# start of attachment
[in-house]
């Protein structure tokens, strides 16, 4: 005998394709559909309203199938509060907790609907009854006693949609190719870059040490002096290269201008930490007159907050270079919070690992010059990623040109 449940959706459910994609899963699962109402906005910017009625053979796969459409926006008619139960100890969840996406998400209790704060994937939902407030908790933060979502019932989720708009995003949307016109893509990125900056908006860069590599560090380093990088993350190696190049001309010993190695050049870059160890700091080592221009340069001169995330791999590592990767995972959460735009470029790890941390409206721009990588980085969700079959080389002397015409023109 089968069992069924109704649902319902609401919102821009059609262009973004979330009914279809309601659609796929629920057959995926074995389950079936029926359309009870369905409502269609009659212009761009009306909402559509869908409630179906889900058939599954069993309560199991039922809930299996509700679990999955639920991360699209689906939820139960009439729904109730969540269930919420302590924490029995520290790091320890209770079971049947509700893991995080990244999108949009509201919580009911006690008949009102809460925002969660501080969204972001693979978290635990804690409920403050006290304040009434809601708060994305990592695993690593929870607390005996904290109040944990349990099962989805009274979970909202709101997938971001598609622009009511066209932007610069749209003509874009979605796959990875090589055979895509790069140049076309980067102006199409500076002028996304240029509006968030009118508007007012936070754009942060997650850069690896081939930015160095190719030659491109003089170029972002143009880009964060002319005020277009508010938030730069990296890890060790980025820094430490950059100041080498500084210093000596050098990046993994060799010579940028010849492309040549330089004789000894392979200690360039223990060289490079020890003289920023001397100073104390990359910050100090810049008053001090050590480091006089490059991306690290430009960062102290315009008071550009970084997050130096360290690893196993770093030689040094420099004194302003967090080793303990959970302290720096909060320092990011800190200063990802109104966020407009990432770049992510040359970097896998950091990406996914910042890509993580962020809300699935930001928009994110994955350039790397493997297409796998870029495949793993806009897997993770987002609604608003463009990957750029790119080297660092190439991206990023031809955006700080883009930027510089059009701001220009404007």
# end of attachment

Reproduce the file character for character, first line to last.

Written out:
[in-house]
């Protein structure tokens, strides 16, 4: 005998394709559909309203199938509060907790609907009854006693949609190719870059040490002096290269201008930490007159907050270079919070690992010059990623040109 449940959706459910994609899963699962109402906005910017009625053979796969459409926006008619139960100890969840996406998400209790704060994937939902407030908790933060979502019932989720708009995003949307016109893509990125900056908006860069590599560090380093990088993350190696190049001309010993190695050049870059160890700091080592221009340069001169995330791999590592990767995972959460735009470029790890941390409206721009990588980085969700079959080389002397015409023109 089968069992069924109704649902319902609401919102821009059609262009973004979330009914279809309601659609796929629920057959995926074995389950079936029926359309009870369905409502269609009659212009761009009306909402559509869908409630179906889900058939599954069993309560199991039922809930299996509700679990999955639920991360699209689906939820139960009439729904109730969540269930919420302590924490029995520290790091320890209770079971049947509700893991995080990244999108949009509201919580009911006690008949009102809460925002969660501080969204972001693979978290635990804690409920403050006290304040009434809601708060994305990592695993690593929870607390005996904290109040944990349990099962989805009274979970909202709101997938971001598609622009009511066209932007610069749209003509874009979605796959990875090589055979895509790069140049076309980067102006199409500076002028996304240029509006968030009118508007007012936070754009942060997650850069690896081939930015160095190719030659491109003089170029972002143009880009964060002319005020277009508010938030730069990296890890060790980025820094430490950059100041080498500084210093000596050098990046993994060799010579940028010849492309040549330089004789000894392979200690360039223990060289490079020890003289920023001397100073104390990359910050100090810049008053001090050590480091006089490059991306690290430009960062102290315009008071550009970084997050130096360290690893196993770093030689040094420099004194302003967090080793303990959970302290720096909060320092990011800190200063990802109104966020407009990432770049992510040359970097896998950091990406996914910042890509993580962020809300699935930001928009994110994955350039790397493997297409796998870029495949793993806009897997993770987002609604608003463009990957750029790119080297660092190439991206990023031809955006700080883009930027510089059009701001220009404007």